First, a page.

Here I find silk scarves and beaded purses and textured jackets and glitzy necklaces cheek-by-jowl with Tiffany-style lamps and furniture from Asia and India and rich leather jewelry cabinets and the most delicate china. I try to visit once a month or so and I am always amazed at how the inventory turns over.

Recently I bought a silk scarf from Paris there, and knowing where it came from soothed me on a bad day.

A bit like a visit to lovely Galerie Vivienne.

Now that I've found this enchanting place, my next goal is a enjoy a meal at one of the galerie tenants, A Priori Thé, a restaurant savvy enough to serve desserts in half portions. Why can't more restaurants do this?

22 April 2008

Paris: The Jardin des Plantes

Last spring, we came upon this winged creature in the Jardin des Plantes, and since he is made completely of recycled materials, he makes a good photo for Earth Day.

Each year, I take small steps toward becoming greener. I recycle books, plastic bags, cans, jars, bottles - as do most of us. We never use styrofoam, and we try not to overdo paper towels. We've learned to cut down on our driving, and my husband prefers to bicycle to work in the summer. We compost. We try to use what we have instead of buying new. We try to buy locally and fresh, with no additional packaging.

But there is so much more we can do.

I am appalled at the wasteful packaging that runs rampant in the health and beauty industry; my goal for the next year is not to buy products that use lots of plastic molding.

I was encouraged recently when I found paper bowls that were made from corn, potatoes and limestone.

I've found one of the best ways to be green is to have the Frugal French Gene.

How about you? Got any tips for me?

12 April 2008

Roasted Red Pepper Salad with Almond-Stuffed Olives


When I looked outside Saturday morning and saw December instead of April, I was surprised but not disheartened. When it is cold and blustery outside, there are plenty of antidotes inside.

Start by lighting a scented candle. My favorites for days like this evoke the Mediterranean. In the dining room are eucalyptus and herbes de Provence, while the kitchen candle is apricot.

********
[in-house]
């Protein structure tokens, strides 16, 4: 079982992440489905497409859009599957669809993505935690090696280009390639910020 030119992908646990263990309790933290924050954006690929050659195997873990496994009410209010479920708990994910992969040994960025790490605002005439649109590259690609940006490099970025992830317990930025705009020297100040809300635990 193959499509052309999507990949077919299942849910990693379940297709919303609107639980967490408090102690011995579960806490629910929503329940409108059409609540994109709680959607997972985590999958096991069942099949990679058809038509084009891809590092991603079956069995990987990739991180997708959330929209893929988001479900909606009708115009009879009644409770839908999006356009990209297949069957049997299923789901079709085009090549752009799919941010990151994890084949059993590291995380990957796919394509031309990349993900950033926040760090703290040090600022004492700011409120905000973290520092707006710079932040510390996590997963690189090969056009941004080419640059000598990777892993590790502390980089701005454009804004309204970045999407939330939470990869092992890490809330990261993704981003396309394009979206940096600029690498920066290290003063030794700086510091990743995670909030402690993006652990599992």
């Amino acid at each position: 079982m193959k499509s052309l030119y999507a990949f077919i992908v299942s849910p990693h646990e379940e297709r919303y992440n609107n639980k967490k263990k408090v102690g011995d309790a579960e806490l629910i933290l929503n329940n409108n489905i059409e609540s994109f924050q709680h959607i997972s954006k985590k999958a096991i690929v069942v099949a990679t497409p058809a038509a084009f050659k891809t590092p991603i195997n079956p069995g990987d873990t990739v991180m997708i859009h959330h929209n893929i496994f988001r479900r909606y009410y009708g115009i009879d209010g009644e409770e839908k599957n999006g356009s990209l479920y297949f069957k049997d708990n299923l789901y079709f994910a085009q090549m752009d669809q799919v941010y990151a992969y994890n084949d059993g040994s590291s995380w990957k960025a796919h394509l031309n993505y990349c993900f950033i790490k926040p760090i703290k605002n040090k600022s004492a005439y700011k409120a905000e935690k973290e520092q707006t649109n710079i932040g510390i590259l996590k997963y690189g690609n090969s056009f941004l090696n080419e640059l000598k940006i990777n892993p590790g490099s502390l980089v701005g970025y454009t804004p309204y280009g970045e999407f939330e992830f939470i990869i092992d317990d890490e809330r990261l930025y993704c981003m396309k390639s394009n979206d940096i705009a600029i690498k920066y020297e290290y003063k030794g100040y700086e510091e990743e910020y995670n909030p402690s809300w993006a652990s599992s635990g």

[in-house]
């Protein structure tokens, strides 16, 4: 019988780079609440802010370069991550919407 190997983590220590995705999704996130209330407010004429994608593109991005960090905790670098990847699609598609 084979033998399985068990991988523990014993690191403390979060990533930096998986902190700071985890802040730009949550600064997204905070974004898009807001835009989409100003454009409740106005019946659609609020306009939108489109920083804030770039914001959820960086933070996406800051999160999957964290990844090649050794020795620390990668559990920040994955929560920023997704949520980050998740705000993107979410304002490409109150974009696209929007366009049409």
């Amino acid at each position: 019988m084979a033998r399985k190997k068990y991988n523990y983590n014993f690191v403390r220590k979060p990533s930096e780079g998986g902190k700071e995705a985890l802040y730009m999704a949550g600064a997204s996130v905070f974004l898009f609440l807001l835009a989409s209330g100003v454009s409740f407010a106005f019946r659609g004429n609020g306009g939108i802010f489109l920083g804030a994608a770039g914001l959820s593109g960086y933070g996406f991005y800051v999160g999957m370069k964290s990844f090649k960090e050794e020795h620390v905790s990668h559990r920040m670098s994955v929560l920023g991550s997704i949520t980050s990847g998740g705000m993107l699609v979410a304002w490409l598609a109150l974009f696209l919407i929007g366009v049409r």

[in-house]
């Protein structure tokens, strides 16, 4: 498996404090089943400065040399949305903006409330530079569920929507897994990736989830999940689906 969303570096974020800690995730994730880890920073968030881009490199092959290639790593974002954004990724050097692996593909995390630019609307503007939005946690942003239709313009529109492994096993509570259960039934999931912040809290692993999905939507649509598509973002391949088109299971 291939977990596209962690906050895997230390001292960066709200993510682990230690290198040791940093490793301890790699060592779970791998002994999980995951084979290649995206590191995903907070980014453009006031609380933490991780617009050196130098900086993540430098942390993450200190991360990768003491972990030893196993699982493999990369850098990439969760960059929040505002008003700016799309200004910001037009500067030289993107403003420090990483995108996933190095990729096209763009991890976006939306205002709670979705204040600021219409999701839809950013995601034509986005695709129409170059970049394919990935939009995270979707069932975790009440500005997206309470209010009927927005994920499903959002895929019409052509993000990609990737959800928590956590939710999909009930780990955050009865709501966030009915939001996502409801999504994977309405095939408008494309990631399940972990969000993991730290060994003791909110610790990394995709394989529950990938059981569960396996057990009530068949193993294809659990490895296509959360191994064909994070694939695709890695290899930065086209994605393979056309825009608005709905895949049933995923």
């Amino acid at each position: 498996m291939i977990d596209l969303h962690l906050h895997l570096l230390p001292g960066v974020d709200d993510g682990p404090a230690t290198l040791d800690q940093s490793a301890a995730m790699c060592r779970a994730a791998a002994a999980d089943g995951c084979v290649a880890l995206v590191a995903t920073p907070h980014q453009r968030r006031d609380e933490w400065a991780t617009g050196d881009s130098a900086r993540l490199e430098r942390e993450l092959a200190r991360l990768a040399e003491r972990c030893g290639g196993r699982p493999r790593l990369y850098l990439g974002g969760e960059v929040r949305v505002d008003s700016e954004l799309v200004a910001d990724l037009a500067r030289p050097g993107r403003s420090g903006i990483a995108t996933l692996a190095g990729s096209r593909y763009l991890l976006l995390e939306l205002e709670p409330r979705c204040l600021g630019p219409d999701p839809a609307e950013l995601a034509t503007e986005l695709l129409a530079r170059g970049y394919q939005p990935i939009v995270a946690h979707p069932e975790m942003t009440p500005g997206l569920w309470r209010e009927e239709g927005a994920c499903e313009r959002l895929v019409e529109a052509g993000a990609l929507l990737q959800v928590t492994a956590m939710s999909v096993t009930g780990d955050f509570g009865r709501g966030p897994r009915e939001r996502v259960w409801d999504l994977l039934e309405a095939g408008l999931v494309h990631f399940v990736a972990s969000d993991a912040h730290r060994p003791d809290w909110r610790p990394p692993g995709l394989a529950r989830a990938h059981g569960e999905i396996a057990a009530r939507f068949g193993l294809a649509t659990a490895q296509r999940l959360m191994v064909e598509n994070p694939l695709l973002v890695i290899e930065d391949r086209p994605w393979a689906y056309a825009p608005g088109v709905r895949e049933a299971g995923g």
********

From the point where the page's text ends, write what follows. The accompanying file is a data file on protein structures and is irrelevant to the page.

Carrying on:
Next plan your menu for the day. Tomatoes and roasted peppers are what I prefer when the weather is gray. Perhaps some cheese. Voila! The basis for a roasted pepper salad.

1-12 cherry tomatoes, slightly roasted
3 teaspoon extra-virgin olive oil
2 red bell peppers,
2 garlic cloves
10-12 chunks of fresh mozzarella cheese
olives (mine were green and stuffed with almonds)
handful of fresh parsley, chopped
dash sel de fleur
dash pepper, freshly ground

Toss the the cherry tomatoes and toss them in one teaspoon olive oil. Roast at medium heat in a small oven until they are just soft; chill. Next, cut the red peppers into strips and chop the garlic. Toss peppers and garlic in a bowl and coat with the remainder of the olive oil. Roast at 425 for about 15-20 minutes until the peppers begin to turn black along the edges and the garlic turns brown. Place in a large bowl and set aside to chill.

Once roasted ingredients are chilled, toss with cheese and olives. Add parsley (and basil, if you have any fresh on hand; I did not). Cover and chill for two hours. Season after you taste test.

This is a sweet salad! I served it with London Broil that had been rubbed with herbes de Provence and garlic.

Just making it cheered me immensely. Preparing the countertop, chopping the garlic, and roasting the peppers gave me a purpose.

There is nothing quite like puttering about in the kitchen, is there?

07 April 2008

Key Lime Chicken






When I drive down Roosevelt Road at dusk, I roll the windows of my car down so I can hear the chorus of spring peepers and bullfrogs and other night creatures. No matter how cold, no matter how rainy, I want to hear this song, this celebration of my favorite season.

When I was a child, I'd sit on our back steps on April nights, one ear cocked for the sound of robins, the other taking in the sounds of post-supper cleanup in the kitchen and the boys playing baseball in Olson's empty lot three doors away. The clatter of pots and pans, the thwack of the bat against the ball: These were the sounds of spring evenings.

The smell of earth, newly released from winter's grasp was sensual, fertile, waiting. The color of the sky was azure turning to salmon.

I loved it. And the warmer days that followed.